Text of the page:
Contractor Partners with Rental Company for Shoring Solutions During Excavation Project

The challenge:

Excavate 30 ft. deep in the middle of a 70-year-old California Steel building

The players:

Kayser Construction
Trench Plate Rental Co.

The process:

California Steel (Cal Steel) is the West Coast’s only remaining steel supplier and was in need of a new roller assembly that could pull cold-rolled steel into a perpetual web. In order to make room for the assembly, the company needed a 30-foot-deep excavation in the middle of its 70-year-old building. Fontana-based Kayser Construction took on that challenge.

Such an old building turned out to provide some challenges for the excavation. Kayser Construction began to encounter abandoned reinforcing walls below the floor. A Cal Steel employee who has been with the company for 45 years joined the contractor as a surveyor in order to provide the contractor with the location’s historical background and an idea of what may be uncovered over the span of the project.

To overcome these unforeseen challenges while sticking to Cal Steel’s stringent deadline, Kayser called on Trench Plate Rental Co. (TPR) for help. TPR developed a comprehensive and economic solution to meet Kayser’s underground shoring and excavation necessities. TPR provided trench boxes, beams and 8-foot by 20-foot steel plates for the project. TPR also equipped Kayser with a shoring plan provided by a registered professional engineer.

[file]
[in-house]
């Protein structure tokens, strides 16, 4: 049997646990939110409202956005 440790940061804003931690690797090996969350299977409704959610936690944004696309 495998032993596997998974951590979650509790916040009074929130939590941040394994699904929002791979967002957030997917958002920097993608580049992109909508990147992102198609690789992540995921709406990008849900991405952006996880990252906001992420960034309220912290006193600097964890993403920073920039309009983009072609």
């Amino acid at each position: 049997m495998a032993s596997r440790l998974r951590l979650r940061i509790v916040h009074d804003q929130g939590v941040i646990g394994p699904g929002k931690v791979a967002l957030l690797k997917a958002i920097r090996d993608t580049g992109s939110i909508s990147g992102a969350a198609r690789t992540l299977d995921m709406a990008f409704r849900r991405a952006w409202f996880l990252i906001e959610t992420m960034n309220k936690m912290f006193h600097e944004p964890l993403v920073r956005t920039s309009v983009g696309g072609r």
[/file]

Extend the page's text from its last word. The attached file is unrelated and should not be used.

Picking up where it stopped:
The excavation began by cutting a 40-foot square hole through an 8-inch pad.  Next the contractor dug a pit 30 feet deep and sloped at the top. Two stackable Quik-Shor 10 by 20-foot by 6-inch trench boxes on 16-foot spreaders, modified with 16-foot beams located between the walls allowed the placement of plates on the ends of the boxes and helped deal with the surcharge loads and depth of excavation. The ends of the boxes were closed off with the 8-foot by 20-foot steel plates to ensure that extraneous soil would not flood inside, thus eliminating all excavation safety issues to protect workers while they built the required structures at the bottom of the pit.

The combined efforts of Kayser and TPR lead to project completion in just one month.